The week between getting home and meeting our local Endocrinologist was crazy. I felt like the world was spinning out of control. I couldn’t get his numbers in range. I couldn’t sleep and felt lost and alone. My friend Jeniece put me in contact with a friend of hers, Jeannine, that has a son Blake’s age that also has T1D. So I sent her an email with some of my concerns. One hour later, at 10p.m, she gave me a call. We spoke for almost 2 hours. She was really able to put my mind at ease. She also told me about all the different resources and groups that I could contact for support. I will forever be grateful for her reaching out to me. Jeannine is my angel!! 
I signed up with a Yahoo group: BraveBuddies and a Facebook group: PepSquad. They are both amazing support groups. I learned that high numbers for the first week is extremely normal. It will take some time to get his insulin dosage balanced with his body, how to check his BGs at night while he is sleeping without waking him up, the best ways to bring his BGs up from a low, and most importantly, how to breathe again.

Finally, we made it to our first appointment with our local Endocrinologist, Dr. Wong. She works with Dr. Adi out of UCSF Medical Center. Dr. Adi is the Director of Pediatric Diabetes Outpatient Services at UCSF Children's Hospital and the UCSF Diabetes Center as well as a Board Member for JDRF. Their office is set up for kids of all ages with a Wii, art table, books, WiFi, and little kid toys. They answered all our questions. Set us up for more educational classes, signed us up to receive a Continuous Glucose Monitor (CGM) and an Insulin Pump right away. We adjusted Blake’s insulin ratios and they gave us email addresses and phone numbers to call at any time. There will always be someone on staff available to take a call or respond to a message no matter how small the issue seems. I feel like we are with the best for our family!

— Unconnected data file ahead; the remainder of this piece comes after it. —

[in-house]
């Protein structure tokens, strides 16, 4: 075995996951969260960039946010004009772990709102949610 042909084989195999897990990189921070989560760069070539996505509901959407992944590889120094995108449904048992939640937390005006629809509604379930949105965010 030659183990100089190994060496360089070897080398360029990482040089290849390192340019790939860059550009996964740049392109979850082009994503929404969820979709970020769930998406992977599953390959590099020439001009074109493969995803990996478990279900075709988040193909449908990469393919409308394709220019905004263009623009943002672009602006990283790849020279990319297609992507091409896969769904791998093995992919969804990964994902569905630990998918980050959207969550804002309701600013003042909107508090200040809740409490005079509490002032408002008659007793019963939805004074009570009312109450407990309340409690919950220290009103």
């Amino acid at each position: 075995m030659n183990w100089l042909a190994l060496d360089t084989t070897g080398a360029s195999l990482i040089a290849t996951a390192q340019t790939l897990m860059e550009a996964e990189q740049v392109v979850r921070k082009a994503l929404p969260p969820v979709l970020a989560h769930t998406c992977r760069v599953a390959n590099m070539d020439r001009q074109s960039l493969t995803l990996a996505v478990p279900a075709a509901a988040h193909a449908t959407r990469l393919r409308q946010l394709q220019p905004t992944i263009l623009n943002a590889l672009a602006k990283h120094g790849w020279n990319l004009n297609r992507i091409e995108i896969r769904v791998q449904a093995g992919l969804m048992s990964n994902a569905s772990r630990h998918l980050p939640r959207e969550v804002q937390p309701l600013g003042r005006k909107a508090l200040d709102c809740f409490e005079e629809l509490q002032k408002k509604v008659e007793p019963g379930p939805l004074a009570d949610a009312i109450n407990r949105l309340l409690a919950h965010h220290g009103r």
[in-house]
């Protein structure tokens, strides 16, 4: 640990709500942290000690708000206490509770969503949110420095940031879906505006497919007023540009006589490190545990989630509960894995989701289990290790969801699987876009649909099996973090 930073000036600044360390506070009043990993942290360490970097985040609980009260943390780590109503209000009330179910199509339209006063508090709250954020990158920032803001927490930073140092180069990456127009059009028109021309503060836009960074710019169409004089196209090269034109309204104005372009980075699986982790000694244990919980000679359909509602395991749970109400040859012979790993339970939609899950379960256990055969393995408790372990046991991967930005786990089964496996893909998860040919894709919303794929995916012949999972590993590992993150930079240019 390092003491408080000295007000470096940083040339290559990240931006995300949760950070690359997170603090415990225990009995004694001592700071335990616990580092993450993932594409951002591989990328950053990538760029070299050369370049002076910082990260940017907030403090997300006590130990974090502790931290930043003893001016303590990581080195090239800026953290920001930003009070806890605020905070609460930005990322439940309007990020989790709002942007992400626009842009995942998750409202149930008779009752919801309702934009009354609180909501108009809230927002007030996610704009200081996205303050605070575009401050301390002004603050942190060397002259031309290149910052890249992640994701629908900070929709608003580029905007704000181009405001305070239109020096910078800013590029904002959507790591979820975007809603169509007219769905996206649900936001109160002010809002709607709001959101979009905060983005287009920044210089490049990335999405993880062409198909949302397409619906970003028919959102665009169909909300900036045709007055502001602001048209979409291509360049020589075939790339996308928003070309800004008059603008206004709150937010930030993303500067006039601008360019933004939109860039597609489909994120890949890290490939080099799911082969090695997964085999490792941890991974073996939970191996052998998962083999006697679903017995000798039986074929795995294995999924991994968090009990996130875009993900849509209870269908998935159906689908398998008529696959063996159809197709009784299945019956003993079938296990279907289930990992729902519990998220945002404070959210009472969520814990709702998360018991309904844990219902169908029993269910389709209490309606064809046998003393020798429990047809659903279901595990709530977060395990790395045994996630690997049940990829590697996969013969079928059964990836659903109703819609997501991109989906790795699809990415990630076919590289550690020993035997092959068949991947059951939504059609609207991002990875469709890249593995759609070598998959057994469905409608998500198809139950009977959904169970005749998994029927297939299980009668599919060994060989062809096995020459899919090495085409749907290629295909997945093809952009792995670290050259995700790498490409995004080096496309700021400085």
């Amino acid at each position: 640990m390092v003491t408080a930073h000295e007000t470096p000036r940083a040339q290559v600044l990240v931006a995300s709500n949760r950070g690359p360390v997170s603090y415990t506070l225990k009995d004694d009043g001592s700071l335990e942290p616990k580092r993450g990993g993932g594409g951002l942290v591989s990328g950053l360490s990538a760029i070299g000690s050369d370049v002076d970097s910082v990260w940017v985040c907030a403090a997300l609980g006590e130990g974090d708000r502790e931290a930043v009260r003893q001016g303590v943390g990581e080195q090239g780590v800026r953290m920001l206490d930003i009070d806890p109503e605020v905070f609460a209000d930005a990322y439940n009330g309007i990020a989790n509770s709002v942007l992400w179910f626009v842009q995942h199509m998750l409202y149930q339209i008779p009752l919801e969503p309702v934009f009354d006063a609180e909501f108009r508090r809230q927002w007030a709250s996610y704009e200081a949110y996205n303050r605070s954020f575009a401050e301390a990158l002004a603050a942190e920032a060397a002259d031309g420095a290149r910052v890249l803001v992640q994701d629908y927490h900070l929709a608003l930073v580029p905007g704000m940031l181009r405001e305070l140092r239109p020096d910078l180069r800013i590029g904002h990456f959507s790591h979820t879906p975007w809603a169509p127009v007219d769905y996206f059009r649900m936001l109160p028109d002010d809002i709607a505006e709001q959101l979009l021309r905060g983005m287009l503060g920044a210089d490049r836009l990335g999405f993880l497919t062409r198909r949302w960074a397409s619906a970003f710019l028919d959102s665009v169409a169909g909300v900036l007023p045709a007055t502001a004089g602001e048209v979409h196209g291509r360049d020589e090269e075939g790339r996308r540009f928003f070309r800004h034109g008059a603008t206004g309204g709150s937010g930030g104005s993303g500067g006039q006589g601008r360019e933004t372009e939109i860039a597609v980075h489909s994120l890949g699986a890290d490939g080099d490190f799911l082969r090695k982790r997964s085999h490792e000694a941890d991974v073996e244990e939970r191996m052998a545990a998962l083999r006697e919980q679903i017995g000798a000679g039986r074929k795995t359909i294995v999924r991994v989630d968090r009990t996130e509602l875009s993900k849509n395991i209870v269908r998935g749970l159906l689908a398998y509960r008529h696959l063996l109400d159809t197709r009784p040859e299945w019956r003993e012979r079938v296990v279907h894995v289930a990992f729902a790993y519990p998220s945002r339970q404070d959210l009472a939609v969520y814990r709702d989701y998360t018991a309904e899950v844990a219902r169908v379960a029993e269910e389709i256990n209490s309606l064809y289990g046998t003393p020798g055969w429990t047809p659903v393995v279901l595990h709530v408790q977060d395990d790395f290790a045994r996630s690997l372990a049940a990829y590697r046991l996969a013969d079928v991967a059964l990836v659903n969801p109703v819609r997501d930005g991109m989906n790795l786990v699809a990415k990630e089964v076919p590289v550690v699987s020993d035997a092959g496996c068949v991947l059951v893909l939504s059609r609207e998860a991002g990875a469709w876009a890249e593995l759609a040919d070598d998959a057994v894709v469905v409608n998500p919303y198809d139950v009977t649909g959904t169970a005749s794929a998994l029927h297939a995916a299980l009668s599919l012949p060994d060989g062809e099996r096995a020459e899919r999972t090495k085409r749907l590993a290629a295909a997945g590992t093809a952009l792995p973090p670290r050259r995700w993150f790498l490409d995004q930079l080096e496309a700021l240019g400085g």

Life's routine included checking Blake’s blood sugars, counting carbs, doing math to figure out how much insulin to give for the carbs, and waking up every night around 2a.m. to check his BGs. Now we have a Continuous Glucose Monitor (CGM) which is tiny sensor that is inserted under the skin to check glucose levels in tissue fluid. A transmitter sends glucose measurements to a wireless monitor every 5 minutes. It helps watch his blood sugar trends so we know what his blood sugar level is without having to do a finger prick.